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Singles’ Day 11.11 sales in Singapore surpass 2019’s numbers despite Covid-19, recession

SINGAPORE — The Covid-19 crisis and economic recession seemed to have little effect on how consumers here approached this year’s Singles’ Day shopping bonanza, which took place on Wednesday (Nov 11).

Workers packing and sorting high-valued items such as branded electronics at Lazada's warehouse in Singapore.

Workers packing and sorting high-valued items such as branded electronics at Lazada's warehouse in Singapore.

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  • Sales on Lazada surpassed last year’s before the day was over on Nov 11
  • Shopee’s performance also outdid last year’s by Nov 11 morning
  • Some shoppers said they were shopping more to try to save more given the bad economic times
  • Others reported having “discount fatigue”, saying that they had nothing else to buy


SINGAPORE — The Covid-19 crisis and economic recession seemed to have little effect on how consumers here approached this year’s Singles’ Day shopping bonanza, which took place on Wednesday (Nov 11).

Lazada Singapore said that its 11.11 online sales surpassed last year’s performance by 5pm on Wednesday. The shopping site was among the top three online marketplaces that consumers flocked to for the sale, alongside Taobao and Shopee, e-commerce aggregator ShopBack said.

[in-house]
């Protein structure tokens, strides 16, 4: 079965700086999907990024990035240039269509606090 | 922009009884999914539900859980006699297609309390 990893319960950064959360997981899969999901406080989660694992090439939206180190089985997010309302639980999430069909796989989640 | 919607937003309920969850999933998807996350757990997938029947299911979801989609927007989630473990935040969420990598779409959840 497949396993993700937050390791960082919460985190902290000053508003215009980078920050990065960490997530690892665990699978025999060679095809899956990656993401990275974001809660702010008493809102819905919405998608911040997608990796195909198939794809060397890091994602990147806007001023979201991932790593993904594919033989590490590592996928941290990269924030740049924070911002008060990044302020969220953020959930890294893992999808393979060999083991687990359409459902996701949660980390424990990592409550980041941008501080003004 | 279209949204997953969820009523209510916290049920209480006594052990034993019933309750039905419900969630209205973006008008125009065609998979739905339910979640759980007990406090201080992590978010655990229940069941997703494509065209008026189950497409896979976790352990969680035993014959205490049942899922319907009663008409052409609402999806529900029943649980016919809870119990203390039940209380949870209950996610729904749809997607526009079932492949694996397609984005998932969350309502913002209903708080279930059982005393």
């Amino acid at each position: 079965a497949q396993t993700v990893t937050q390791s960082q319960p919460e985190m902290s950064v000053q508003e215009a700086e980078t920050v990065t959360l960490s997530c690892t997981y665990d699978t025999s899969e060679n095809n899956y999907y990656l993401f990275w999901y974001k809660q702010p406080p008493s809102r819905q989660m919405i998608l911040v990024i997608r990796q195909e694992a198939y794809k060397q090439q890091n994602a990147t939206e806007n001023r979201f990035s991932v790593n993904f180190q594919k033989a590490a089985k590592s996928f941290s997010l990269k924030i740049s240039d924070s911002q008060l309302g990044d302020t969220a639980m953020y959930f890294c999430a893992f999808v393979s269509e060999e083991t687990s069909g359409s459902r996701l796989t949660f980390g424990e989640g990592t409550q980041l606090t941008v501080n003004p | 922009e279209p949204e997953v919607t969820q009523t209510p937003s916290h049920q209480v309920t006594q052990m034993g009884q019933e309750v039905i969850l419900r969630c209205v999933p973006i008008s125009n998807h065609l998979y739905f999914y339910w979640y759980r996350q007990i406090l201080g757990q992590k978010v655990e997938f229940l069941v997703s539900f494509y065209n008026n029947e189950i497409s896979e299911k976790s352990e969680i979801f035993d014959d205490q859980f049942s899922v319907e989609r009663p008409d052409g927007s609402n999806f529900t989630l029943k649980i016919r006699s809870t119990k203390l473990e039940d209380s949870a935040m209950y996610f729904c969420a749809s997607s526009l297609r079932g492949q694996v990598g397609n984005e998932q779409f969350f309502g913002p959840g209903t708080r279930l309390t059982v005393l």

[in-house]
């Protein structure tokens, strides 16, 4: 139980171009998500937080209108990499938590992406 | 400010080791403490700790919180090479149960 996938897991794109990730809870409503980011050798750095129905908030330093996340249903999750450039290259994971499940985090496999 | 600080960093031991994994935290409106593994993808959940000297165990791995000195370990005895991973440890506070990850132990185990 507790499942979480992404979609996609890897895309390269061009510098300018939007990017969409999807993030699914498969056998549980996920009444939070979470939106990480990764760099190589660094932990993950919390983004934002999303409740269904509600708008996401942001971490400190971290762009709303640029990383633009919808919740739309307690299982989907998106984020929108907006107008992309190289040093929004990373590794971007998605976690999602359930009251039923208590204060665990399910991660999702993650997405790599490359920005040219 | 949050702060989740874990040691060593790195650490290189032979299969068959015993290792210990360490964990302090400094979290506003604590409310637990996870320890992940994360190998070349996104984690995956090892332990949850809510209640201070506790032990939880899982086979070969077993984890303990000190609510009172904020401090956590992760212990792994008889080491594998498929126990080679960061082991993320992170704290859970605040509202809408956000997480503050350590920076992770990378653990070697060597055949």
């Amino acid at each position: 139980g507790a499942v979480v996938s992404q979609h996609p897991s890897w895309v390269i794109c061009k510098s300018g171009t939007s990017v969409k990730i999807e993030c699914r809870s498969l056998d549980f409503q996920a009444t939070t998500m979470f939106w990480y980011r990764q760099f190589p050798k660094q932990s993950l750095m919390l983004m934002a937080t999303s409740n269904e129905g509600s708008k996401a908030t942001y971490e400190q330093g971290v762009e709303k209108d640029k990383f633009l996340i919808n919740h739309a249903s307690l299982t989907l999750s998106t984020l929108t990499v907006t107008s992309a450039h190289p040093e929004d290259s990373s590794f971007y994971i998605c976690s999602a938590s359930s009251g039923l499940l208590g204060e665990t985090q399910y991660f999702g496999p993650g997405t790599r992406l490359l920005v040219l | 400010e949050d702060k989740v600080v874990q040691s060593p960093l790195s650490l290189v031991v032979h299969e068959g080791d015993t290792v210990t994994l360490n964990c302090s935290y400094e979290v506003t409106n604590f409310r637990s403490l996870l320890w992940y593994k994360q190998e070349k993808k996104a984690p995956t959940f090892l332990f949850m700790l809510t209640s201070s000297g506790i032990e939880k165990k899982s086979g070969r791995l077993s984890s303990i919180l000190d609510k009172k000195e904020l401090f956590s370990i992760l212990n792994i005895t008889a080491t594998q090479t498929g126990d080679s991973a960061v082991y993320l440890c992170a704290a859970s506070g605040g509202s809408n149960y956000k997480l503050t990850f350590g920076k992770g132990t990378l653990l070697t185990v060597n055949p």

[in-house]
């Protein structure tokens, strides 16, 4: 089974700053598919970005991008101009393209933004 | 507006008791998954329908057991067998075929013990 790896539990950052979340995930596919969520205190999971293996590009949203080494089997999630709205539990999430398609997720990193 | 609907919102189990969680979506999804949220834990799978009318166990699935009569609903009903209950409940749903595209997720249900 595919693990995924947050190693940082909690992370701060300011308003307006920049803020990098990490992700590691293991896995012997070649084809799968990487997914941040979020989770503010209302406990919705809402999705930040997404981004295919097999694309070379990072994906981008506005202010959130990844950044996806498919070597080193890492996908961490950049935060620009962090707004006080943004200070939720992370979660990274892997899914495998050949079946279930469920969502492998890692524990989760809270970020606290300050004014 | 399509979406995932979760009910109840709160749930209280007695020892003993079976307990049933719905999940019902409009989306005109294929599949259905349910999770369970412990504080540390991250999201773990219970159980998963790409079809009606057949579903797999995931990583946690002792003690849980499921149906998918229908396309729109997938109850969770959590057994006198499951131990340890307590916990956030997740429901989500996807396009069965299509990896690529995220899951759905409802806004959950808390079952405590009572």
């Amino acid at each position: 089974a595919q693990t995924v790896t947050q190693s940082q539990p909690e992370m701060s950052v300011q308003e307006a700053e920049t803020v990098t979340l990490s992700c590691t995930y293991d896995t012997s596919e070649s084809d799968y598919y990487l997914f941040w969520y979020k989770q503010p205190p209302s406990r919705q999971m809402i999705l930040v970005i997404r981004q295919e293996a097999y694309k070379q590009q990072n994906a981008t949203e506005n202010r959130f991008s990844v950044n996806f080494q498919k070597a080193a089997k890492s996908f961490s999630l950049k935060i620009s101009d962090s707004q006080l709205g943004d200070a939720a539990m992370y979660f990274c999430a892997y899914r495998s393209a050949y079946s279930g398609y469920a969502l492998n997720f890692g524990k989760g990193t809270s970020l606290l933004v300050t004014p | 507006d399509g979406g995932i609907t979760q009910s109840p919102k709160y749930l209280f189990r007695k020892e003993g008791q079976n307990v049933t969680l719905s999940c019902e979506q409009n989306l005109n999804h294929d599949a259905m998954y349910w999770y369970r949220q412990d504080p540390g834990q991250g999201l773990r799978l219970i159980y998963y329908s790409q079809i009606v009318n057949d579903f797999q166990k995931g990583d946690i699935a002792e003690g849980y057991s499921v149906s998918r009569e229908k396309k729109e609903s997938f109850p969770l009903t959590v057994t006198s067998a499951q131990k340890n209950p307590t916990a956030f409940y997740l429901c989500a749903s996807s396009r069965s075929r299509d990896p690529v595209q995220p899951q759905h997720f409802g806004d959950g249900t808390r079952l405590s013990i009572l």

It took 35 minutes for shoppers here to chalk up buys such that the figures surpassed last year’s numbers in the first two hours, Lazada said.

The e-commerce site sold more than 180,000 items by the 11th minute, which meant that more than 16,000 items were being sold each minute at that time.

Its bestselling products were transport credits, staycations, food-and-beverage vouchers, tissue paper, 24-pack beers, milk formula, diapers and home gym equipment, among others.

A worker laying out and arranging items bought by online shoppers for easier identification when packing. Photo: Lazada

Lazada’s chief executive officer James Chang said the “phenomenal” results showed that 11.11 has made consumers happy “especially in this current climate”.

Shopee similarly told TODAY that its sales performance in Singapore outdid last year’s in “record-breaking time”.

“We saw an overwhelming response, with the amount transacted on Shopee (in Singapore) surpassing 2019's record in under an hour,” it said.

Its bestselling products in Singapore were diapers from the brand Merries, Innisfree cosmetic facial masks and Nintendo Switch gaming consoles.

Across its markets, 200 million items were sold on its platform on the day itself, significantly higher than last year’s 70 million.

Mr Zhou Junjie, chief commercial officer at Shopee, said: “The success of our 11.11 Big Sale reflects the continued growth of e-commerce in the region and the many opportunities it presents for businesses and shoppers.

“At a time where the business landscape is transforming, we are committed to helping sellers and brands capture new growth opportunities, while making online shopping more engaging and rewarding for consumers.”

Singles’ Day on Nov 11 was started by China tech giant Alibaba in 2009 as a mega sales event for singles to shop on e-commerce website Taobao, but many other online retailers have jumped on it since and the duration of the sale for some have also gone beyond one day.

Taobao could not respond to TODAY’s queries on its Singapore-specific sales and traffic performance this year by the time of this article’s publication.

It gave only general figures of how its “global shopping festival”, which started on Nov 1, saw a 26 per cent increase in sales by Wednesday, compared with the same period last year.